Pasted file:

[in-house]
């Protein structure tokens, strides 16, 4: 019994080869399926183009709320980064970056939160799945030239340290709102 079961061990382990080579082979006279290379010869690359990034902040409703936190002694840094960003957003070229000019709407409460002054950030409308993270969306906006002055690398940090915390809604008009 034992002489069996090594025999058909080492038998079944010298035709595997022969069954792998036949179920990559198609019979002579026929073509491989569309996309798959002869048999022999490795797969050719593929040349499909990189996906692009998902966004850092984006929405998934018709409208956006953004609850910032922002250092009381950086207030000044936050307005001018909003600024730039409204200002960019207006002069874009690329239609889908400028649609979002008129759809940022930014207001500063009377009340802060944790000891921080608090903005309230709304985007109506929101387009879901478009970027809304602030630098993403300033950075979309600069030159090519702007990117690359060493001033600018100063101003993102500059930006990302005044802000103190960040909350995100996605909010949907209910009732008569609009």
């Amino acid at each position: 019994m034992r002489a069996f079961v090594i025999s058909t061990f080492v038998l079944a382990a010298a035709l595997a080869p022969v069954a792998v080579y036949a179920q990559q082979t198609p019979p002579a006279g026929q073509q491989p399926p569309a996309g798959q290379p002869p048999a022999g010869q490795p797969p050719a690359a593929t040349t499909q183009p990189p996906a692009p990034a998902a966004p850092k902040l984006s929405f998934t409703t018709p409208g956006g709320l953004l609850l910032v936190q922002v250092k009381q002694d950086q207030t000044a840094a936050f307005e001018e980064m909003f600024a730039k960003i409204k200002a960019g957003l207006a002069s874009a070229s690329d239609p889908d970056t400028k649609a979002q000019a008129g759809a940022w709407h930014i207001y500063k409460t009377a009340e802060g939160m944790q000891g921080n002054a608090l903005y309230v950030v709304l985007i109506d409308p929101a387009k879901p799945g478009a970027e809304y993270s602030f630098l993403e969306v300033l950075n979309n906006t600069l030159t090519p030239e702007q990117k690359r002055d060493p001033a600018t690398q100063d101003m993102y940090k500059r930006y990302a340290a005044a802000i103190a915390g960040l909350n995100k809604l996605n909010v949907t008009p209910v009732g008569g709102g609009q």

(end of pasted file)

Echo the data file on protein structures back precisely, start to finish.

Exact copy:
[in-house]
């Protein structure tokens, strides 16, 4: 019994080869399926183009709320980064970056939160799945030239340290709102 079961061990382990080579082979006279290379010869690359990034902040409703936190002694840094960003957003070229000019709407409460002054950030409308993270969306906006002055690398940090915390809604008009 034992002489069996090594025999058909080492038998079944010298035709595997022969069954792998036949179920990559198609019979002579026929073509491989569309996309798959002869048999022999490795797969050719593929040349499909990189996906692009998902966004850092984006929405998934018709409208956006953004609850910032922002250092009381950086207030000044936050307005001018909003600024730039409204200002960019207006002069874009690329239609889908400028649609979002008129759809940022930014207001500063009377009340802060944790000891921080608090903005309230709304985007109506929101387009879901478009970027809304602030630098993403300033950075979309600069030159090519702007990117690359060493001033600018100063101003993102500059930006990302005044802000103190960040909350995100996605909010949907209910009732008569609009």
């Amino acid at each position: 019994m034992r002489a069996f079961v090594i025999s058909t061990f080492v038998l079944a382990a010298a035709l595997a080869p022969v069954a792998v080579y036949a179920q990559q082979t198609p019979p002579a006279g026929q073509q491989p399926p569309a996309g798959q290379p002869p048999a022999g010869q490795p797969p050719a690359a593929t040349t499909q183009p990189p996906a692009p990034a998902a966004p850092k902040l984006s929405f998934t409703t018709p409208g956006g709320l953004l609850l910032v936190q922002v250092k009381q002694d950086q207030t000044a840094a936050f307005e001018e980064m909003f600024a730039k960003i409204k200002a960019g957003l207006a002069s874009a070229s690329d239609p889908d970056t400028k649609a979002q000019a008129g759809a940022w709407h930014i207001y500063k409460t009377a009340e802060g939160m944790q000891g921080n002054a608090l903005y309230v950030v709304l985007i109506d409308p929101a387009k879901p799945g478009a970027e809304y993270s602030f630098l993403e969306v300033l950075n979309n906006t600069l030159t090519p030239e702007q990117k690359r002055d060493p001033a600018t690398q100063d101003m993102y940090k500059r930006y990302a340290a005044a802000i103190a915390g960040l909350n995100k809604l996605n909010v949907t008009p209910v009732g008569g709102g609009q």